Do you decorate the ceremony area? Answer: Sadly, no.  I have access to my own supply of lovely things, but they aren’t necessarily your taste in lovely things, so therefore decoration of the ceremony space needs to be arranged by you.

Do you stay for the reception?  Answer: No, I don’t.  It’s really kind when people ask me and I’m always up for staying for a congratulatory glass of something and a photo with the couple.

Can you help me write my vows? Answer: Yes, I can help.  I can’t write them for you, as they are your words, coming from your heart, but I can give guidance and read over them to offer suggestions.

Now, none of the above questions are stupid, are they?  I mean, how many times in your life do you get to organise a wedding (maybe once, or even twice, or if you’re Elizabeth Taylor, eight times)?  So please, please, please, feel free to ask me anything and never worry that you’re going to sound stupid.  You won’t, you’re not, and I’m here to help you navigate a whole new experience.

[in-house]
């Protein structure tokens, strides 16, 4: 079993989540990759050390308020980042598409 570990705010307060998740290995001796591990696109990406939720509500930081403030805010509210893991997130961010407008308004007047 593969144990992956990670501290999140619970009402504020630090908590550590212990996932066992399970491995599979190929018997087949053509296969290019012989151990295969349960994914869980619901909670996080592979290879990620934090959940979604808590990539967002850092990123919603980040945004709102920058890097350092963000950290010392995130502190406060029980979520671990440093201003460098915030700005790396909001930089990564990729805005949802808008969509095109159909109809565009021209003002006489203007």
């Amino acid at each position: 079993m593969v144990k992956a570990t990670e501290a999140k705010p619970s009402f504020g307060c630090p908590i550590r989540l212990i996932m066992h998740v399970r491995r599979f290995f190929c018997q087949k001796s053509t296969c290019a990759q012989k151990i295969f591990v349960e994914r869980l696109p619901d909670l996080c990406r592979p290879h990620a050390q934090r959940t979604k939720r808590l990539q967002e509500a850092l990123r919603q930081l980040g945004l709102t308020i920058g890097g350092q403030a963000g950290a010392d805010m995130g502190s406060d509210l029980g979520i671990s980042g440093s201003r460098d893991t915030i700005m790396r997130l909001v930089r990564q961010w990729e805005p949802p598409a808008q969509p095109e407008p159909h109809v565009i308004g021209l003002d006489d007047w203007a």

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Who cries most at a ceremony?

Let’s face it.  Weddings are pretty emotional.  There’s the arrival music, the vows, the readings, the kiss, the rings, and sometimes there’s grooms crying and sometimes there’s brides crying and sometimes everyone is having a bit of a boo hoo hoo.  And that’s totally totally fine.  If there’s ever a free hall pass to cry, it’s at a wedding.

In my view, I love it when people cry.  In fact, I practically demand at least one crier!  I’ve had weddings where the couple provided a pack of tissues per guest as they knew there’d be a lot of criers.

As far as the bride and groom are concerned, I would estimate that the crying ratio is 65% grooms, 35% brides.  Yes, you read that correctly.  More grooms cry than brides.  And why is that?

I believe it’s because the brides run through and visualise the ceremony many times in their head, so when it actually happens they’re more prepared.  Whereas for many grooms, they haven’t prepared themselves emotionally.

I have no problem with brides or grooms crying.  It’s a genuine reaction to a genuine moment, and I always have a spare tissue or two on hand, just in case.   All part of the service…

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Five things to consider when choosing your celebrant.